Restaurant Alma served its first dinner on Nov. 4, 1999. It’s a significant date in Minnesota culinary history, because in the intervening years, Alma (the name is the Spanish word for “soul”) has grown into one of the region’s top-rated restaurants. Alma has also physically expanded, adding a casual cafe and a small hotel in 2016. Here, chef/owner Alex Roberts discusses his start as a dishwasher, the joys of leadership and the challenges of running a nationally recognized standard-bearer.
Q: How difficult is it to maintain a standard-setting restaurant?
A: Thank you for using the term “standard-setting,” and not “institution.”
Q: Alma is only 20. Fifty years is an institution, right?
A: “Standard-setting” is great. That’s something we can accept. I won’t lie. At times, it’s exhausting. And I’ll be honest and say that I’ve had some challenges over the last few years that have pushed me to the level of my abilities and my training in terms of raising capital, or managing relationships with investors, or legal issues. Fortunately, I’m a person that likes a certain level of intensity to find meaning in what I do. It motivates me, and restaurants will always give you plenty of intensity.
Q: At this stage in your career, do you spend any time in the kitchen?
A: When I do, it’s the best. When one of my chefs is working too much and gets off center, he says that the best thing he can do is go and play hockey, and not think about anything else. When I’m cooking, I don’t think of anything else. I frequently do private parties, and I work on menu and recipe development, and it’s those times that I get a chance to focus, and that’s just one of the most restorative things for me. It reminds me that I made the right decision in my life. I’m a lifer. I love this profession. I don’t like the CEO role as much as the chef role, but I know that the CEO role is every bit as important, and I’m learning to love it. But I don’t love it as much as I love cooking.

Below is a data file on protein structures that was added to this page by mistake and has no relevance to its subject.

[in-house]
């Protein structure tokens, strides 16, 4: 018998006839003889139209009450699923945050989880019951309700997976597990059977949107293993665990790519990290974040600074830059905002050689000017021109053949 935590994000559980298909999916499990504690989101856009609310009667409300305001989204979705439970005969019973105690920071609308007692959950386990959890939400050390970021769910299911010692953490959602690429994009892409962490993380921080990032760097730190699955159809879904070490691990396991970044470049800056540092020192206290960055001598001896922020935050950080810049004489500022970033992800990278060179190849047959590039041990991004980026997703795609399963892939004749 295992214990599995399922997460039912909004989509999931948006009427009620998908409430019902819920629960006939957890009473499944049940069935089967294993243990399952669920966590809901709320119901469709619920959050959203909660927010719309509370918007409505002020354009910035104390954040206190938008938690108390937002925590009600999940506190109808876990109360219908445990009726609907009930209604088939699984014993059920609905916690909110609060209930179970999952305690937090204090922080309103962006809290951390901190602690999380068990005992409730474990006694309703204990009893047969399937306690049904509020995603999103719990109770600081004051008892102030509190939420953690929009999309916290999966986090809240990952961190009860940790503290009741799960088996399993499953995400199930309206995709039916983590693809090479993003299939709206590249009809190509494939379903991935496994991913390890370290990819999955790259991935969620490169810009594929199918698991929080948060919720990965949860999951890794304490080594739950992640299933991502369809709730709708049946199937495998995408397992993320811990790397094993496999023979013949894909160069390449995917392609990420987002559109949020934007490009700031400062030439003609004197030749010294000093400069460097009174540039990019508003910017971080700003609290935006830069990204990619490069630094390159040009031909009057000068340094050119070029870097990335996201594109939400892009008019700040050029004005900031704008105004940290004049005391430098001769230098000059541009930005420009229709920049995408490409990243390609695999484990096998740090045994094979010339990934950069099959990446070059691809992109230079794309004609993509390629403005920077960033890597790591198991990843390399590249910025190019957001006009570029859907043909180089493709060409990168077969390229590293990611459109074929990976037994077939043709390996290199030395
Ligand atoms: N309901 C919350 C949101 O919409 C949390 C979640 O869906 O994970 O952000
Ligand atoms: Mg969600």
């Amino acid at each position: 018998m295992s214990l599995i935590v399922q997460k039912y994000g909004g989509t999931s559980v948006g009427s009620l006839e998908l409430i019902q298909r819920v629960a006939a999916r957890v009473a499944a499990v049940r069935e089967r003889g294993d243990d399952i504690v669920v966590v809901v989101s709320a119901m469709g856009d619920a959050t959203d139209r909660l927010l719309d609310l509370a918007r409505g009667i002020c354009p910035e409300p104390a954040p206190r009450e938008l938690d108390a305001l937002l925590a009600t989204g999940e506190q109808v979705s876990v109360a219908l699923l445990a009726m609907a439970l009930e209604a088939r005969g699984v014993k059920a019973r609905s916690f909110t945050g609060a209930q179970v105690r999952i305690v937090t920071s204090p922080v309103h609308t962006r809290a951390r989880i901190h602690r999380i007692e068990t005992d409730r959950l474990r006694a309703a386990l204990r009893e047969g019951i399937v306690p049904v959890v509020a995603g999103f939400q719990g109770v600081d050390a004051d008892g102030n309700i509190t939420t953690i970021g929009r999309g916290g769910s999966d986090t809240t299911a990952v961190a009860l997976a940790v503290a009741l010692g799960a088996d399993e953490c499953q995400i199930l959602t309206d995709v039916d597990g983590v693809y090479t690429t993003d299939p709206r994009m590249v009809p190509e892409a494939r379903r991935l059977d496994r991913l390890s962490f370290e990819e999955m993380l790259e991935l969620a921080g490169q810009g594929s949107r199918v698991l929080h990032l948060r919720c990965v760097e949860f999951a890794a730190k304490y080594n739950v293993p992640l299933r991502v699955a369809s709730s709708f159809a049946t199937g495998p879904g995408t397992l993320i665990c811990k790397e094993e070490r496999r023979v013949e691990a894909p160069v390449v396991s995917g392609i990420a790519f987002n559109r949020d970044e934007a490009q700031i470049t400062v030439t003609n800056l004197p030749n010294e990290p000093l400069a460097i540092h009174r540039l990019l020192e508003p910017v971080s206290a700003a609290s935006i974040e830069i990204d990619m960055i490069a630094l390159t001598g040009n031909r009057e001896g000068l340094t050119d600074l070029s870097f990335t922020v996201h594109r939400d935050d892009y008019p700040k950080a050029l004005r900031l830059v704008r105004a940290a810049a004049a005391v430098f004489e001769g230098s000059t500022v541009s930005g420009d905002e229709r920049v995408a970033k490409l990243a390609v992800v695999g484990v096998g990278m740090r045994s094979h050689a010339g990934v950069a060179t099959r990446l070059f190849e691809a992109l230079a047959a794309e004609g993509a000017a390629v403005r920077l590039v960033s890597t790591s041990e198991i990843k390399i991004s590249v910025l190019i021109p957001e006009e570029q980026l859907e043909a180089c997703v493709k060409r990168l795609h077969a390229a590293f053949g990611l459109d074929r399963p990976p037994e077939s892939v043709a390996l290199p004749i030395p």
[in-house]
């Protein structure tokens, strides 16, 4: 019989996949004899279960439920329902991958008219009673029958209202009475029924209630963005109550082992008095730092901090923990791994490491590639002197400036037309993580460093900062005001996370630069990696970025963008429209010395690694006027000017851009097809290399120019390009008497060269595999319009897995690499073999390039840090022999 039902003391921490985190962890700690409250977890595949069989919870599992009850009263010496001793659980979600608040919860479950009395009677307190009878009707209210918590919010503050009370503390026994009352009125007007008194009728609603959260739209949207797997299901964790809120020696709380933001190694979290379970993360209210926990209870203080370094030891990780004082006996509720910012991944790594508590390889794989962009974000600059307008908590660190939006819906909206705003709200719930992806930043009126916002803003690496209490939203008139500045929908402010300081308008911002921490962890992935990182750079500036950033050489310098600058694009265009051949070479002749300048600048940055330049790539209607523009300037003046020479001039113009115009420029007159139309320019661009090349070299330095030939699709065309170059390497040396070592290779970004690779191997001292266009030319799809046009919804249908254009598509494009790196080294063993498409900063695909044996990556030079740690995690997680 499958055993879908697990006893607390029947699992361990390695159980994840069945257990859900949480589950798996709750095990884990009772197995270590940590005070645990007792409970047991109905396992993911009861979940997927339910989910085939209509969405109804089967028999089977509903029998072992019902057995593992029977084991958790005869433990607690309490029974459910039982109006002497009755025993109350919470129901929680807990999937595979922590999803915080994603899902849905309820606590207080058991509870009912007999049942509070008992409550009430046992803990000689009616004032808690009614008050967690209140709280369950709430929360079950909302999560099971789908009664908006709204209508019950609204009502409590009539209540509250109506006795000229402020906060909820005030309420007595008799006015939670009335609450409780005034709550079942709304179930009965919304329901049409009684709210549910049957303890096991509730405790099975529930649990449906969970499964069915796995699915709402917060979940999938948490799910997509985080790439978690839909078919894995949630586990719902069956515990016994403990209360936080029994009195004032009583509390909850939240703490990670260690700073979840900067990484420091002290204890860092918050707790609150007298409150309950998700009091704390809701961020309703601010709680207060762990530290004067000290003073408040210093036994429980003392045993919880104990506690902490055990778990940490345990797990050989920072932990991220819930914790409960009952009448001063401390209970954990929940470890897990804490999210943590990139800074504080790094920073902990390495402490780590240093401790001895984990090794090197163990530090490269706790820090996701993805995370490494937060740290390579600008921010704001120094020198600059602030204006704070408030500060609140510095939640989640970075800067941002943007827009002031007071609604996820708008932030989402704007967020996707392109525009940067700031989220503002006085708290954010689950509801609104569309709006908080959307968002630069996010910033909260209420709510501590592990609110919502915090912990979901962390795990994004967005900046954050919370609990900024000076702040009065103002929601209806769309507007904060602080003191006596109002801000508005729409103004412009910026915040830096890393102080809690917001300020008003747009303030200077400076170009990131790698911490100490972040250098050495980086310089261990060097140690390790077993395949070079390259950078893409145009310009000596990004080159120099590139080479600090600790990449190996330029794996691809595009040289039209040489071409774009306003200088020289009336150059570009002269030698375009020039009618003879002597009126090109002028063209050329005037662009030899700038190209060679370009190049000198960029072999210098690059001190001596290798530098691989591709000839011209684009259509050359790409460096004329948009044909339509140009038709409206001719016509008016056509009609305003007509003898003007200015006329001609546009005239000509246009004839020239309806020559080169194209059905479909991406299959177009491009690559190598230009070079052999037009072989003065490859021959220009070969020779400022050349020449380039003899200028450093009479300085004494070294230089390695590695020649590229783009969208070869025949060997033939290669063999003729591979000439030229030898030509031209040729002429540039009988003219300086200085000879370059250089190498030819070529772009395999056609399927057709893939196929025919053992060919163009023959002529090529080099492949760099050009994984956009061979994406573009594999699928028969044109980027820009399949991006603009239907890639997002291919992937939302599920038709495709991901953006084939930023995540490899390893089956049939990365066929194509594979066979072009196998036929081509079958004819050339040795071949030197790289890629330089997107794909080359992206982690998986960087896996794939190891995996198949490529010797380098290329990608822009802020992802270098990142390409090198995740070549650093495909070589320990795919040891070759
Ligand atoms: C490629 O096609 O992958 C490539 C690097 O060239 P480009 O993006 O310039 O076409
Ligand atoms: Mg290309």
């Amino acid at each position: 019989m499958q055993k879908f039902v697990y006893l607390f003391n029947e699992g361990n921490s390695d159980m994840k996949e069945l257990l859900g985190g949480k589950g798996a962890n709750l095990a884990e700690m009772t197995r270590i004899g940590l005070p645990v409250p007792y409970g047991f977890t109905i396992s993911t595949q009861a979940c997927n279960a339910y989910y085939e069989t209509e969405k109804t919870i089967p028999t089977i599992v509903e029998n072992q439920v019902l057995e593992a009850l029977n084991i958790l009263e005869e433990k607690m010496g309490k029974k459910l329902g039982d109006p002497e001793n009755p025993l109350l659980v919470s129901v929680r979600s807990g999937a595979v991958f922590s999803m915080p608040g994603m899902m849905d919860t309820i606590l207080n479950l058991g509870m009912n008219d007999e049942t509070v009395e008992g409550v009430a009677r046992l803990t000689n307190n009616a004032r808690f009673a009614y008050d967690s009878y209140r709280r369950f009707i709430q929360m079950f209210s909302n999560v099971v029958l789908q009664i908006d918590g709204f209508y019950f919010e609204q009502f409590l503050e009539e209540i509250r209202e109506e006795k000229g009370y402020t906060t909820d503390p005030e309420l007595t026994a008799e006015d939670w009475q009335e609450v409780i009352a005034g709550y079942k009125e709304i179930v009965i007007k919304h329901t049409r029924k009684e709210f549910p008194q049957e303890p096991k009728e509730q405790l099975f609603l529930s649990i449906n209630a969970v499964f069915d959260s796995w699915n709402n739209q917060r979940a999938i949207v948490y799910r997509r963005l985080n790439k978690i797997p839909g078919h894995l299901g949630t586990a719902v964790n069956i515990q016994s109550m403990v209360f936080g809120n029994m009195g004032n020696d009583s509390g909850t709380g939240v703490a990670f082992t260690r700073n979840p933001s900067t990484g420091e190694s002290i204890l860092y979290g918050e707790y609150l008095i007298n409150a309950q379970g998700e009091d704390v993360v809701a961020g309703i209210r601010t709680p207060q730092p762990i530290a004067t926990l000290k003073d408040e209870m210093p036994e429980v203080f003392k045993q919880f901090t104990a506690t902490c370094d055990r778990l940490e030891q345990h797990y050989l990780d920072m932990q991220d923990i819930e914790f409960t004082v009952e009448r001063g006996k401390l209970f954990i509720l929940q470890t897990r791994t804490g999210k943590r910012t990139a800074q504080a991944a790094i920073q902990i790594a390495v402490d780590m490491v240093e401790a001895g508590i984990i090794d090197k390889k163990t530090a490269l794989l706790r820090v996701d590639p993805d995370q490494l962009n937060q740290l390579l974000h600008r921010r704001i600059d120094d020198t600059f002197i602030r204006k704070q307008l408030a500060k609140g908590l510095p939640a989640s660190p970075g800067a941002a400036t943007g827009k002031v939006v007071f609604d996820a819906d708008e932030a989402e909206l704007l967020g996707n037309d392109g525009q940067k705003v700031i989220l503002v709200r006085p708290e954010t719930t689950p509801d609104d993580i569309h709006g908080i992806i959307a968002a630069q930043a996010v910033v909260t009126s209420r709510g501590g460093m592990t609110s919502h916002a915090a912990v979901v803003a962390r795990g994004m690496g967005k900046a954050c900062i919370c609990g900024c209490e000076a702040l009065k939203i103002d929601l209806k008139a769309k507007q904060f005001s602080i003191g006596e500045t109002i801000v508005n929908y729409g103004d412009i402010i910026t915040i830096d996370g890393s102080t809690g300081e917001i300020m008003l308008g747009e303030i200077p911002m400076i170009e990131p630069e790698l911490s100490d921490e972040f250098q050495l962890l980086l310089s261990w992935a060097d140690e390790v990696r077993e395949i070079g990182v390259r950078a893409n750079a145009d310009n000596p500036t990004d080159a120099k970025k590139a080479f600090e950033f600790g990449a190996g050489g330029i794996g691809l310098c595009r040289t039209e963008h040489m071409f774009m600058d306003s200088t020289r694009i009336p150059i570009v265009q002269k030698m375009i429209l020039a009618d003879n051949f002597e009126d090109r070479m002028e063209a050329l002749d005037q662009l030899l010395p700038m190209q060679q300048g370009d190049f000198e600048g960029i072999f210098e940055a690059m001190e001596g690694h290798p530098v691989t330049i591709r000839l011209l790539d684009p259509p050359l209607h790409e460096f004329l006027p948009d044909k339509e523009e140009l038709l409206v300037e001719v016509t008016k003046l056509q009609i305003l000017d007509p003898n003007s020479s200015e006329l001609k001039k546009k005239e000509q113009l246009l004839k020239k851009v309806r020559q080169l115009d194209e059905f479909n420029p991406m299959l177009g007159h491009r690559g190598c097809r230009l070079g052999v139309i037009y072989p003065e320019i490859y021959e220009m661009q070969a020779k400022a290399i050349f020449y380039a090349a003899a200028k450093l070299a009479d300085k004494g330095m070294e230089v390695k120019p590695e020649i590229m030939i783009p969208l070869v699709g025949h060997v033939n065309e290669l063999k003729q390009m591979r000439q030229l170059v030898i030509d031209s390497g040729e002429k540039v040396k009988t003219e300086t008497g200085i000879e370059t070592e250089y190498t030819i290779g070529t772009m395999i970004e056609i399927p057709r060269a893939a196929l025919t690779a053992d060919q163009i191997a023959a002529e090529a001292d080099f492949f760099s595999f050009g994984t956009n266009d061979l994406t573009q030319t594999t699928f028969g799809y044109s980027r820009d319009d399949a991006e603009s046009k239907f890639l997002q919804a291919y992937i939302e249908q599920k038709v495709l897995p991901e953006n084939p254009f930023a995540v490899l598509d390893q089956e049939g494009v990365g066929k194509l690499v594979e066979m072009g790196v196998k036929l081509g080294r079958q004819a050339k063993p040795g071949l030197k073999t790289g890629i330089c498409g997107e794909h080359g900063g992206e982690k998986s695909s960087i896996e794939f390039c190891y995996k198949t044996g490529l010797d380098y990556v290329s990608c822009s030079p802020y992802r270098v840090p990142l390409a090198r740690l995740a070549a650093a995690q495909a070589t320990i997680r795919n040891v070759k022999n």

Q: On opening night, 20 years ago, did you think that Alma would be around in 2019?
A: No, and a couple of years in, it looked like we might cut our losses and quit. It has never felt easy, it has never felt sure, it has never felt like I could take it for granted. You have to go back to Minneapolis at the time. Back then, dinner was a celebratory experience that you pushed to the weekends. No one was dining on Tuesday. So you kind of survived Monday through Wednesday. You might pick up business on Thursday and Sunday, but most of it fell on Friday and Saturday. It took a long time before we had a booked restaurant on a weeknight. That was years in the making.
Q: What was your first restaurant job?
A: I started washing dishes when I was 15, at a place called Capers in southwest Minneapolis. One night, someone didn’t show up, and the chef asked, “Can you boil pasta and make tomato sauce?” The next day I came in and I was told that I had a new job. I’ve been working in kitchens continuously since then.
Q: You spent nearly six years working in top New York City restaurants before moving back to Minneapolis. What drove that decision?
A: By that time I was seeing what an enormous undertaking it would be for a 27-year-old kid from Minnesota to obtain funding and navigate real estate in New York City. And I knew that I wanted to work for myself. So I called Jim Reininger, my former boss at Lowry’s [the former Minneapolis restaurant where Roberts had cooked for several years], and I said, “Hey, I want to move back to Minneapolis, and do you want to open a restaurant with me?” We’d developed a friendship, and Jim is a true entrepreneur. It was maybe a five-minute conversation, and he said, “Sure, why not?”
Q: How quickly did Alma come together?